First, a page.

You spend your life worrying about the little things – have the kids eaten a healthy tea, can I afford to take the youngest for lunch in the coffee shop or buy them new pyjamas? Then life throws you a curve ball, like being laid off or an illness, and all those petty worries seem meaningless.
Only they don’t. They seem huge; bigger than before. Because in a world gone to shit they’re the things you think you can control.
As parents we can’t keep our kids safe all the time, so we stress about making sure they’re fed and have slept well.
In work we can’t stop ourselves being in the next round of budget cuts so we focus on not getting fired at least.
You might have gathered that we got thrown a curve ball today. Not something I can discuss, except to say I’m gonna have to sell a whole heap of books to make a tiny dent in the financial hole that has gashed open beneath our feet. One of those life sucks and you move on moments, where, through no fault of your own, you’re suddenly at the bottom of a deep pit and need to start climbing.
No one’s ill, no one died. Though I may have to put my author dreams on hold for a while and get a proper job that pays more than a $10 royalty cheque every other month. For now, we pour a glass of wine, give each other a hug and say, “You and me against the world, hun.”
And file it away as a great story that may, or may not, have a happy ending. (I put a strapline on the back of my Baby Blues print version yesterday: “A happy ending is just a story that hasn’t ended yet…” Ho hum.)
Below is the next installment in my novel Two-Hundred Steps Home: written in daily posts since 1st January as part of my 2013 365 Challenge. Read about the challenge here.You can catch up by downloading the free ebook volumes on the right hand side of the blog:
Claire peered through the battered window and tried to enjoy the view, but her heart sat like a lead block wedged in her chest. Low cloud still swirled around the pointed peaks of the fjords, but at least the rain had stopped. The pilot assured her the flight would be without incident. Claire decided she wouldn’t count on anything until she was on the ground.
The rucksack at her feet took up the same space it had done the day before, but in her mind it was smaller: diminished by the loss of her Helly Hansen boots and the tablet that had kept her company through months of solitude. In the new simplified world of travelling, when everything else had been stripped away – her car, her apartment, her friends – the impersonal black rectangle had come to represent home. Her contact with the world, her reading material, her music, her photos, her memories: all stored in the small device.
With a harsh laugh, Claire remembered a fantasy novel she’d read as a teenager, where the solution to the survival of a community of people was hidden inside blank black cubes.
Who knew that fantasy would meet reality so soon?
With a shrug, she tried to convince herself it was just a possession; no different to having her phone stolen when she was mugged.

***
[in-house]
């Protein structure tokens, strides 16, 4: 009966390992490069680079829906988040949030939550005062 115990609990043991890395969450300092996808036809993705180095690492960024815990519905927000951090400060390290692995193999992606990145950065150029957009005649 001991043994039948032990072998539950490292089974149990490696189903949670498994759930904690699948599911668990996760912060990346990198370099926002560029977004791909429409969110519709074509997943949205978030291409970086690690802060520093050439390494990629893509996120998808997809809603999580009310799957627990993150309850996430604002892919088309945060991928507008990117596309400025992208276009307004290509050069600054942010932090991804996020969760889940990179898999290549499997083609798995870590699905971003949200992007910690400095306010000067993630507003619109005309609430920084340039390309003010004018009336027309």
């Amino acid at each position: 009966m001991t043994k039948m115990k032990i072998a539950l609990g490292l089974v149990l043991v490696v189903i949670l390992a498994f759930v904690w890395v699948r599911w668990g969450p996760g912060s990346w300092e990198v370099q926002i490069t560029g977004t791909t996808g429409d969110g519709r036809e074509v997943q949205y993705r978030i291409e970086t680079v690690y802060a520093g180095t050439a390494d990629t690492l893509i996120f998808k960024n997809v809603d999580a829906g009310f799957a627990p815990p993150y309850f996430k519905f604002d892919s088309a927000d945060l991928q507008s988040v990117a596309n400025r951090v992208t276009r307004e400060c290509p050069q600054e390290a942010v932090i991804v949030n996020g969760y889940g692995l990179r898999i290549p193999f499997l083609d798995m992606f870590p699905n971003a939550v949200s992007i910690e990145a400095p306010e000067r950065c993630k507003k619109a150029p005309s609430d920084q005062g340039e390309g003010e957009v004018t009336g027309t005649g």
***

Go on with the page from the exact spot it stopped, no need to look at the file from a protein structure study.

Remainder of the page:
Except everything was backed up to the cloud, then.
Pushing the dark thoughts aside, Claire gazed out at the view that had cost her so much. She searched for a sense of excitement at the thought of going home. Some feeling of returning older, wiser, with a pocketful of experiences. Instead, the future yawned ahead like the long snaking tunnel whose closure had forced her to hock her favourite possessions.
Oh, pull yourself together, Claire, for heaven’s sake. Enough maudlin crap. This is life, get on with it.
Sitting straighter in her seat, Claire focussed on what needed to be done, in order of time and priority. Finding the bus to Christchurch, or booking on another one if the tour bus had left already. Checking in for her flight. Getting home, getting to Dorset, finding a new car.
Beneath the mire, a flicker of joy bubbled at the thought of seeing Conor in a few days. His quirky texts had kept her smiling through the last few weeks, and she hoped that would continue even when he was her boss.
The hulking elephant in the room of her mind was Kim. Just thinking about seeing her again made Claire’s mouth dry. Her head throbbed with the thought of how to mend their broken friendship. Her countless emails had received no response, not even from Jeff.
I screwed up, I have to fix it. But how? I can’t give her another baby. I can’t unsay the words.
A thought Claire hadn’t admitted to herself before reared up. She tried to ignore it but it tugged at her sleeve.
And is it really my fault? Michael shouted it out for everyone to hear, not me. Kim never told me to keep it a secret. I’m all for taking responsibility for my actions, but where do you stop?
Claire ran her hands through her hair. She was tired of feeling low; tired of the world smothering her in blackness. She wanted to laugh, to get through a day without analysing her every thought and action. To feel alive again.
Do I really need possessions to make me happy? I don’t remember ever being this miserable when I worked for Carl, despite him being a tosser and life having no meaning. Suddenly now I know I want more from life and I feel like crawling into a cave and never coming out. What’s that all about?
Tears trickled down Claire’s cheeks, but she ignored them. Maybe if she didn’t give the black thoughts any attention, they’d go away.
Beneath her, the monochrome landscape continued on unending.
- When life throws you a curve ball ………… (alisoncrossjones.wordpress.com)
- Life’s Curve-balls: 2013 365 Challenge #253 (writermummy.wordpress.com)
- Is it just me or does life throw curve balls when you least expect it ? (nanasnaturalcare.wordpress.com)
- Facing Reality. (eatprayandlift.com)